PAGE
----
Steroids: Here to Pump You Up?
Our final molecule in the lipid fatty trifecta is cholesterol. As you may have heard, there are a few different kinds of cholesterol, some of which we consider to be “good” and some of which is “bad.” The good cholesterol, high-density lipoprotein, or HDL, in part helps us out because it removes the bad cholesterol, low-density lipoprotein or LDL, from our blood. The presence of LDL is associated with inflammation of the lining of the blood vessels, which can lead to a variety of health problems.
But cholesterol has some other reasons for existing. One of its roles is in the maintenance of cell membrane fluidity. Cholesterol is inserted throughout the lipid bilayer and serves as a block to the fatty tails that might otherwise stick together and become a bit too solid.
Cholesterol’s other starring role as a lipid is as the starting molecule for a class of hormones we called steroids or steroid hormones. With a few snips here and additions there, cholesterol can be changed into the steroid hormones progesterone, testosterone, or estrogen. These molecules look quite similar, but they play very different roles in organisms. Testosterone, for example, generally masculinizes vertebrates (animals with backbones), while progesterone and estrogen play a role in regulating the ovulatory cycle.
Double X Extra: A hormone is a blood-borne signaling molecule. It can be lipid based, like testosterone, or short protein, like insulin.
As you progress through learning biology, one thing will become more and more clear: Most cells function primarily as protein factories. It may surprise you to learn that proteins, which we often talk about in terms of food intake, are the fundamental molecule of many of life’s processes. Enzymes, for example, form a single broad category of proteins, but there are millions of them, each one governing a small step in the molecular pathways that are required for living.
Levels of Structure
Amino acids are the building blocks of proteins. A few amino acids strung together is called a peptide, while many many peptides linked together form a polypeptide. When many amino acids strung together interact with each other to form a properly folded molecule, we call that molecule a protein.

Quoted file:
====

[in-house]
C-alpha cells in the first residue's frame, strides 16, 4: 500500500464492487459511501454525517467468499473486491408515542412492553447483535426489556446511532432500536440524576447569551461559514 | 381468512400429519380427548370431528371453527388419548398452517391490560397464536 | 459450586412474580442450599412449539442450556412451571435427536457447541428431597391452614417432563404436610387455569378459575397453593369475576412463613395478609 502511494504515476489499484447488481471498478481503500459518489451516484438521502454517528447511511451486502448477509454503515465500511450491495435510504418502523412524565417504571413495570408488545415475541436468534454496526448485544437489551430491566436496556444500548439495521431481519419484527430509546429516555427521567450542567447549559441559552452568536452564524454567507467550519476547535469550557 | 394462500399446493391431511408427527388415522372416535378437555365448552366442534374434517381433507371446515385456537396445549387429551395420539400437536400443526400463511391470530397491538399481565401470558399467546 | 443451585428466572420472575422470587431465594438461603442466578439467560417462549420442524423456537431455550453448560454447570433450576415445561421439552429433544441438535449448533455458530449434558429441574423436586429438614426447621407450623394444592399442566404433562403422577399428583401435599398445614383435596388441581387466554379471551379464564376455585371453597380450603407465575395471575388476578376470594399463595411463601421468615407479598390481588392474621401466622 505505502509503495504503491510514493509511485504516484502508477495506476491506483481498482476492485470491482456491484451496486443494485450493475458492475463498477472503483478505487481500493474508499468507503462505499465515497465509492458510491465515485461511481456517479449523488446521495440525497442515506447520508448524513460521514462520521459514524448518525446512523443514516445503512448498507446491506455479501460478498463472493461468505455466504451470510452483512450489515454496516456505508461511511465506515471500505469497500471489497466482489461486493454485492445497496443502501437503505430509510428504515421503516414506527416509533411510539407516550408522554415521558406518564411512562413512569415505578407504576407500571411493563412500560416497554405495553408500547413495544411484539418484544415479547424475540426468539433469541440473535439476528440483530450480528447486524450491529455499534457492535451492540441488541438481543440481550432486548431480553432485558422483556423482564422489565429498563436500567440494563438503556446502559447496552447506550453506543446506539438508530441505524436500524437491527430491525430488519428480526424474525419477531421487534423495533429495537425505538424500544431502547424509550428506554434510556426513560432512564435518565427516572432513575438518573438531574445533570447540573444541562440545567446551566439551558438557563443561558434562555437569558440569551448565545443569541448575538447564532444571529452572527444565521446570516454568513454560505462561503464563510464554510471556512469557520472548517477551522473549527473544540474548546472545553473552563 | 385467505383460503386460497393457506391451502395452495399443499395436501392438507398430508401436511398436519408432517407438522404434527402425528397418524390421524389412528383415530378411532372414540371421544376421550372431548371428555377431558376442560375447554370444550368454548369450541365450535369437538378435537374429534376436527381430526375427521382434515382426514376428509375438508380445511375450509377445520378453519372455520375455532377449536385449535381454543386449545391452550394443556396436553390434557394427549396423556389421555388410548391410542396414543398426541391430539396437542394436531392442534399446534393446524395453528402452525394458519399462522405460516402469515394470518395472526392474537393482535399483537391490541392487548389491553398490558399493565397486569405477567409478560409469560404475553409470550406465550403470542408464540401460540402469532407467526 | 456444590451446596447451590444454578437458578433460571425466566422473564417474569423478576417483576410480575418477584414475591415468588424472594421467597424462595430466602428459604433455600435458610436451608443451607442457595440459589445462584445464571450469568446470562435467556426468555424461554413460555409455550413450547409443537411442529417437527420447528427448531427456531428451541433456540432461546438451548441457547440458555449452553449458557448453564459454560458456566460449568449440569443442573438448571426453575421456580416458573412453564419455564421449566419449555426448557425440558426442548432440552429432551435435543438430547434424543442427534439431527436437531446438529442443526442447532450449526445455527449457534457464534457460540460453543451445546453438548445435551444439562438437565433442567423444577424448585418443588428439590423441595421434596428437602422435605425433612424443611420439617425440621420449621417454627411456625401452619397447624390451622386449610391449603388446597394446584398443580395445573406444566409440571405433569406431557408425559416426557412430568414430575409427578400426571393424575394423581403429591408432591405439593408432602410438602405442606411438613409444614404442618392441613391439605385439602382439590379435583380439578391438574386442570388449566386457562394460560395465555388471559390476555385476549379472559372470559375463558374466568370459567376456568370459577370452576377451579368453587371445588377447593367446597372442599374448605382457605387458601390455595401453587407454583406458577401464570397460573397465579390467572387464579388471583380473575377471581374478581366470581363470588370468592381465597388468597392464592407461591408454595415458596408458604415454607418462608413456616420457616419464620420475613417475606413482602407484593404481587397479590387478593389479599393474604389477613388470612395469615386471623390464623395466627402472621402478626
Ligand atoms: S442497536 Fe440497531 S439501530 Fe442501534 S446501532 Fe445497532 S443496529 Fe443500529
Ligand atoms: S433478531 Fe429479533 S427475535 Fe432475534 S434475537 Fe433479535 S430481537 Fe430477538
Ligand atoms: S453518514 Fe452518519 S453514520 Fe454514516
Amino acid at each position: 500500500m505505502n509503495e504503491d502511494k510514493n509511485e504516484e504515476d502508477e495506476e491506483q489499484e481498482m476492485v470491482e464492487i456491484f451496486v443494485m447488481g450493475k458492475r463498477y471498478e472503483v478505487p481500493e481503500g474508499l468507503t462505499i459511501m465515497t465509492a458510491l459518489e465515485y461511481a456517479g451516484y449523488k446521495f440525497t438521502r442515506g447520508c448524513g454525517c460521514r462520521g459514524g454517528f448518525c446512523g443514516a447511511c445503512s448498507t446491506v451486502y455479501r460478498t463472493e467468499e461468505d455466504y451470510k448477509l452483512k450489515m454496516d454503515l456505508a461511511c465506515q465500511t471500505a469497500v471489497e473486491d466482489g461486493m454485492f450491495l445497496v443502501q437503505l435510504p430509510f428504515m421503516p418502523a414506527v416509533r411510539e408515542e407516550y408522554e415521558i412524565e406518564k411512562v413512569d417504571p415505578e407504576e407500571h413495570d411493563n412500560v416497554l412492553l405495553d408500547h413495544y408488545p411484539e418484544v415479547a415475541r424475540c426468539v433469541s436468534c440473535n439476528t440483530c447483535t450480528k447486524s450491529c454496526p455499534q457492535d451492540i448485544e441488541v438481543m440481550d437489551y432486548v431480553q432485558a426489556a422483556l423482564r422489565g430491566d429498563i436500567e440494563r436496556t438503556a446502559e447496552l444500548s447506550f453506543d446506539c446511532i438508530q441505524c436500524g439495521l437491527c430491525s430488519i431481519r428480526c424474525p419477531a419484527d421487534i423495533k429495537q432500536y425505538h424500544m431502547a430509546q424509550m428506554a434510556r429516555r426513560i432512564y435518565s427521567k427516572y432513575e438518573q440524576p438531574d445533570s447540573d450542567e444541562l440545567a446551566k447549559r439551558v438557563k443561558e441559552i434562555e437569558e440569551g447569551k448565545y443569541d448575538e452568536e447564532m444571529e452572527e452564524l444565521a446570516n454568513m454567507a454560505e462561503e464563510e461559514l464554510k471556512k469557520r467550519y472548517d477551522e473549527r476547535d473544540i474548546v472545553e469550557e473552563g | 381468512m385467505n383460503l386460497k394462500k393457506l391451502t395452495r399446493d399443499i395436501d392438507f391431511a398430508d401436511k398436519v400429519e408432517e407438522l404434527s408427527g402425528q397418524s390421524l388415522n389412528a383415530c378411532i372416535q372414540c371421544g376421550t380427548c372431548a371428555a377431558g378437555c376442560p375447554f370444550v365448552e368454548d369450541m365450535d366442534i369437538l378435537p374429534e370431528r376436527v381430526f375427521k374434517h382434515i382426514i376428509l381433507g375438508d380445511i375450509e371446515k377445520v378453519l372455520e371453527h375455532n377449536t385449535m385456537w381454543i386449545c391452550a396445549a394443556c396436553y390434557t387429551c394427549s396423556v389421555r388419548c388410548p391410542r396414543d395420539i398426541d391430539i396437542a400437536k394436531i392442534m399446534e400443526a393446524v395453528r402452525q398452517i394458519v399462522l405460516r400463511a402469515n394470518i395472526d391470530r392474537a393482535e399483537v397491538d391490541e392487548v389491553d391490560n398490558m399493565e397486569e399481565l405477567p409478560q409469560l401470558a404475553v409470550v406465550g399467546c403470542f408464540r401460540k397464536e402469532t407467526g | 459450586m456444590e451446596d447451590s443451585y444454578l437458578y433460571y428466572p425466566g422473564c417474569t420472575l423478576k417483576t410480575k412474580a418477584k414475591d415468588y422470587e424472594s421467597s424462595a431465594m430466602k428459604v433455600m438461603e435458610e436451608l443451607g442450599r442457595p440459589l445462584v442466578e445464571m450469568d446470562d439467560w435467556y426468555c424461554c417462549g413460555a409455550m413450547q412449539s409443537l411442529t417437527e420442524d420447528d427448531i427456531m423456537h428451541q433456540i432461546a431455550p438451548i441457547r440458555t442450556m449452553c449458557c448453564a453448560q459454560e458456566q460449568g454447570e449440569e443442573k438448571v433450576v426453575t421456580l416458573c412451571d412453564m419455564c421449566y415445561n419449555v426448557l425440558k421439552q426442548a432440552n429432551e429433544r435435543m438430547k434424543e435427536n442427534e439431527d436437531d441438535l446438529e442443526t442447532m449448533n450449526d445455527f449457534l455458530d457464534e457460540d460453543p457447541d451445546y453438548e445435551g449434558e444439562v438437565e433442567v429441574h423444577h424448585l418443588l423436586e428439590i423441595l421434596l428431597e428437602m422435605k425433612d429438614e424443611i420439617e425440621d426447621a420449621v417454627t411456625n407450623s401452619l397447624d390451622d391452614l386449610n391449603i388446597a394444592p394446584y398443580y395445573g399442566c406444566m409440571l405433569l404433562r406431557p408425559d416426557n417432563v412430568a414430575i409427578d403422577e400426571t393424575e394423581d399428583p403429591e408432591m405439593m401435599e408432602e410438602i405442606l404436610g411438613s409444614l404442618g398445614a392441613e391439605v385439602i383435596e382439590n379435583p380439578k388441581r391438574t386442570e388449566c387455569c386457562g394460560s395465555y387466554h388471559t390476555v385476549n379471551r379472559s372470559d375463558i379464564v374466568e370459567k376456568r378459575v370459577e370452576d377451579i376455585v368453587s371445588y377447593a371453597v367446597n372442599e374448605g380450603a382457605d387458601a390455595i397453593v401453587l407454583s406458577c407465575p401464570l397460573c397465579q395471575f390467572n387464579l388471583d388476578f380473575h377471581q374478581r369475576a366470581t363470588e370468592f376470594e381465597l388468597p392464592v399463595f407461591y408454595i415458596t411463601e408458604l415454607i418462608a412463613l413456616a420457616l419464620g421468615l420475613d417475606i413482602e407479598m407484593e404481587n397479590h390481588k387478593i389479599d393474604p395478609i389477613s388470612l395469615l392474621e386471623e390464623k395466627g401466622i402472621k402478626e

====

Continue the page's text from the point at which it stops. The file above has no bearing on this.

For a string of amino acids to ultimately fold up into an active protein, they must first be assembled in the correct order. The code for their assembly lies in the DNA, but once that code has been read and the amino acid chain built, we call that simple, unfolded chain the primary structure of the protein.
This chain can consist of hundreds of amino acids that interact all along the sequence. Some amino acids are hydrophobic and some are hydrophilic. In this context, like interacts best with like, so the hydrophobic amino acids will interact with one another, and the hydrophilic amino acids will interact together. As these contacts occur along the string of molecules, different conformations will arise in different parts of the chain. We call these different conformations along the amino acid chain the protein’s secondary structure.
Once those interactions have occurred, the protein can fold into its final, or tertiary structure and be ready to serve as an active participant in cellular processes. To achieve the tertiary structure, the amino acid chain’s secondary interactions must usually be ongoing, and the pH, temperature, and salt balance must be just right to facilitate the folding. This tertiary folding takes place through interactions of the secondary structures along the different parts of the amino acid chain.
The final product is a properly folded protein. If we could see it with the naked eye, it might look a lot like a wadded up string of pearls, but that “wadded up” look is misleading. Protein folding is a carefully regulated process that is determined at its core by the amino acids in the chain: their hydrophobicity and hydrophilicity and how they interact together.
In many instances, however, a complete protein consists of more than one amino acid chain, and the complete protein has two or more interacting strings of amino acids. A good example is hemoglobin in red blood cells. Its job is to grab oxygen and deliver it to the body’s tissues. A complete hemoglobin protein consists of four separate amino acid chains all properly folded into their tertiary structures and interacting as a single unit. In cases like this involving two or more interacting amino acid chains, we say that the final protein has a quaternary structure. Some proteins can consist of as many as a dozen interacting chains, behaving as a single protein unit.
A Plethora of Purposes